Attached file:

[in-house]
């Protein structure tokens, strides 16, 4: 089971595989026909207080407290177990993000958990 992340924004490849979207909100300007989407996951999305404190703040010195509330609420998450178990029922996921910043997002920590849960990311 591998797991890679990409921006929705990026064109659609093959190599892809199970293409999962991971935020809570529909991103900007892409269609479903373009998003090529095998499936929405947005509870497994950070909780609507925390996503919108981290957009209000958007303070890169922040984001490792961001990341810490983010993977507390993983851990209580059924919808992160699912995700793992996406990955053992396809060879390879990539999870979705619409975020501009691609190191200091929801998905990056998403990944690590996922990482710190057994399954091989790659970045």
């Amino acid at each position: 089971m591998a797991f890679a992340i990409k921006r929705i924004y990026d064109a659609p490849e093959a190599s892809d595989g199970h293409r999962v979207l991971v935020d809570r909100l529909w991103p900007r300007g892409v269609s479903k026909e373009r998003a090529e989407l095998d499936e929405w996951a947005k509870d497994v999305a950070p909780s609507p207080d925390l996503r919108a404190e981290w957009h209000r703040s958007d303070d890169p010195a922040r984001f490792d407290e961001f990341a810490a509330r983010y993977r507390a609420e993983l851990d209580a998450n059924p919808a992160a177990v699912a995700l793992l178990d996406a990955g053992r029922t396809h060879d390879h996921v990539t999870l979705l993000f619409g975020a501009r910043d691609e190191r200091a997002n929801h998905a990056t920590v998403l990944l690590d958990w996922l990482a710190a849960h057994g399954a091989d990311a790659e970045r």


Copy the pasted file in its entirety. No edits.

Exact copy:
[in-house]
């Protein structure tokens, strides 16, 4: 089971595989026909207080407290177990993000958990 992340924004490849979207909100300007989407996951999305404190703040010195509330609420998450178990029922996921910043997002920590849960990311 591998797991890679990409921006929705990026064109659609093959190599892809199970293409999962991971935020809570529909991103900007892409269609479903373009998003090529095998499936929405947005509870497994950070909780609507925390996503919108981290957009209000958007303070890169922040984001490792961001990341810490983010993977507390993983851990209580059924919808992160699912995700793992996406990955053992396809060879390879990539999870979705619409975020501009691609190191200091929801998905990056998403990944690590996922990482710190057994399954091989790659970045």
């Amino acid at each position: 089971m591998a797991f890679a992340i990409k921006r929705i924004y990026d064109a659609p490849e093959a190599s892809d595989g199970h293409r999962v979207l991971v935020d809570r909100l529909w991103p900007r300007g892409v269609s479903k026909e373009r998003a090529e989407l095998d499936e929405w996951a947005k509870d497994v999305a950070p909780s609507p207080d925390l996503r919108a404190e981290w957009h209000r703040s958007d303070d890169p010195a922040r984001f490792d407290e961001f990341a810490a509330r983010y993977r507390a609420e993983l851990d209580a998450n059924p919808a992160a177990v699912a995700l793992l178990d996406a990955g053992r029922t396809h060879d390879h996921v990539t999870l979705l993000f619409g975020a501009r910043d691609e190191r200091a997002n929801h998905a990056t920590v998403l990944l690590d958990w996922l990482a710190a849960h057994g399954a091989d990311a790659e970045r």